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Tuesday, February 25, 2020

WHO to score countries affected by coronavirus: Chief scientist

According to WHO, there were 42,708 confirmed cases reported in China and 1,017 people have lost their lives to this virus. Of these, there are 393 cases in 24 countries and one death outside China.

Written by Anuradha Mascarenhas | Pune | Updated: February 13, 2020 12:39:35 pm
coronavirus, COVID-19, coronavirus death rate, coronavirus death toll, coronavirus India cases, coronavirus cure, coronavirus infection, Indian express People wearing protective masks walk outside Forbidden City in Beijing, China. (REUTERS)

Patients affected by the coronavirus disease (COVID-19) will be scored on the level of clinical severity, World Health Organisation (WHO) chief scientist Dr Soumya Swaminathan told The Indian Express on Wednesday.

India is also among the 24 affected countries which will be part of the global COVID-19 data platform, which will collect clinical data from all affected countries and is now working on a score for each in terms of clinical severity. “Scoring means from asymptomatic to severe illness and death. The score card is yet to be finalised,” Dr Swaminathan said.

According to WHO, there were 42,708 confirmed cases reported in China and 1,017 people have lost their lives to this virus. Of these, there are 393 cases in 24 countries and one death outside China.

Around 350 scientists were brought together in Geneva from February 11 to 12 to discuss the knowledge gaps and key research priorities in various areas such as epidemiology, animal reservoir and transmission, natural history, efficacy of public health interventions, development of new vaccines and therapeutics (mostly repurposed drugs at this time), Dr Swaminathan said.

“We need the scientific community’s collective knowledge and insight to answer the questions we don’t have the answers to and be better prepared to defeat this outbreak,” WHO officials said, adding that the WHO has activated its R&D Blueprint — a global strategy and preparedness plan during epidemics.

India has set up 106 Virus Research and Diagnostic Laboratories towards lab support. From just two nodal laboratories at the helm of affairs for diagnostics during the H1N1 influenza virus (swine flu) outbreak in 2009-10, the Indian Council of Medical Research has now established 106 VRDLs, of which 14 are strategically located near international airports and have been equipped to provide lab support and prevent the spread of COVID-19.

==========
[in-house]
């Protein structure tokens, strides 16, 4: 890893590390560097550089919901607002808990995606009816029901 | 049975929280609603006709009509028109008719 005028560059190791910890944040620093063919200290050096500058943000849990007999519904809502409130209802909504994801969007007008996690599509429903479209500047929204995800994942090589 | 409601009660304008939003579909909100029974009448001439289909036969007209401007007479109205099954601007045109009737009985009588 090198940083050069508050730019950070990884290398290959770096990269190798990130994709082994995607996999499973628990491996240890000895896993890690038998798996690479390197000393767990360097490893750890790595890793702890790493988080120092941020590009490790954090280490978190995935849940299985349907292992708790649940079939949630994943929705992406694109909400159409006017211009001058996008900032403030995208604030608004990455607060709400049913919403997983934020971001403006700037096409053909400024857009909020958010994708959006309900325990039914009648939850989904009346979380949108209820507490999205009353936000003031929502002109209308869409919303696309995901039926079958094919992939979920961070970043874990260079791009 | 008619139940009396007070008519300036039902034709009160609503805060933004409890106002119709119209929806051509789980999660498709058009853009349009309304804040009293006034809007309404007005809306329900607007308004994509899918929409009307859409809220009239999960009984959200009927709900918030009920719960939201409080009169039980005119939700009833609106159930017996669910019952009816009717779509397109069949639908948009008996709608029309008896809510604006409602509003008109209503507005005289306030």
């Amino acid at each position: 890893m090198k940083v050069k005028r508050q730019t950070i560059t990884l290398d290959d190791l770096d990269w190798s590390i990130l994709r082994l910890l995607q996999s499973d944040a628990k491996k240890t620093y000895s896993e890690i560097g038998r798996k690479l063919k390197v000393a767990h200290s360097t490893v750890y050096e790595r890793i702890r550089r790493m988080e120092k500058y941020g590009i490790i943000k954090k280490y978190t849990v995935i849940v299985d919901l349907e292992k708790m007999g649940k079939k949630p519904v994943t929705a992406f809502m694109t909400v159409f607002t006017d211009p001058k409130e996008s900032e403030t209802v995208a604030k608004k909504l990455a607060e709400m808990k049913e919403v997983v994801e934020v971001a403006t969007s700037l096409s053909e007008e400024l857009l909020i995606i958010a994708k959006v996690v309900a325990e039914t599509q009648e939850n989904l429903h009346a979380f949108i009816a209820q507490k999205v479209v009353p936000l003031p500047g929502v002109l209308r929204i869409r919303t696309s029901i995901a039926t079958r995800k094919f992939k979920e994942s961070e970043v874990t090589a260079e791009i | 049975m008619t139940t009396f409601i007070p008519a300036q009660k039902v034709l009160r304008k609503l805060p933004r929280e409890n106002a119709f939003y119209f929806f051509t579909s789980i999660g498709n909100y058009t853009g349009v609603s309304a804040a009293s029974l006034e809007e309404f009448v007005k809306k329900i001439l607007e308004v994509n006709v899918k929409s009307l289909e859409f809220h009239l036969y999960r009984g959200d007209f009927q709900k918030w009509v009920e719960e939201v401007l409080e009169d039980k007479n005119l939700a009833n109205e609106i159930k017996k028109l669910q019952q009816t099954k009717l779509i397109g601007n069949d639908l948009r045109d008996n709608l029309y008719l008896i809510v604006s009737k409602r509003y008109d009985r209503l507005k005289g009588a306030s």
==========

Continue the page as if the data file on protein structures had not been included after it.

ICMR Director General Dr Balram Bhargava said that VRDLs at government medical colleges at Ahmedabad and Guwahati were also identified within the network to start testing samples for COVID-19. The ICMR-National Institute of Virology is the apex laboratory in Pune for reconfirmation of any positive samples and quality assurance for testing of samples. The National Centre for Disease Control in New Delhi is also engaged in performing tests for novel coronavirus (nCoV) infections.

A total of 1,725 samples have been tested till February 12. “If there is a need, we can escalate the capacity to 50 more labs,” said Dr Nivedita Gupta, ICMR senior scientist and technical in-charge of the VRDL network. To ensure there is readiness across the country to test a large number of samples in the event of any kind of outbreak, the Department of Health Research had launched a phase-wise expansion of the laboratory network, said Dr R R Gangakhedkar, Head of the ICMR Division of Epidemiology and Communicable Diseases.

The estimated cost in 2013 was Rs 550 crore for a five-year phase-wise expansion programme which now has got extended. While the renewal of the programme is in process, the project cost has gone upto to Rs 700 crore. The sole criteria for setting up the VRDL was that it should be established at a government medical college. Officials said that site visits were conducted to ensure adequate space. “Ninety-seven per cent of our laboratory network is across government medical colleges and barely 3 per cent with ICMR institutions,” Dr Gupta said.

The VRDL is functional even at remote locations such as the Late Sri Baliram Kashyap Memorial Government Medical College in Maoist-affected Jagdalpur in Chhattisgarh, ICMR officials said.

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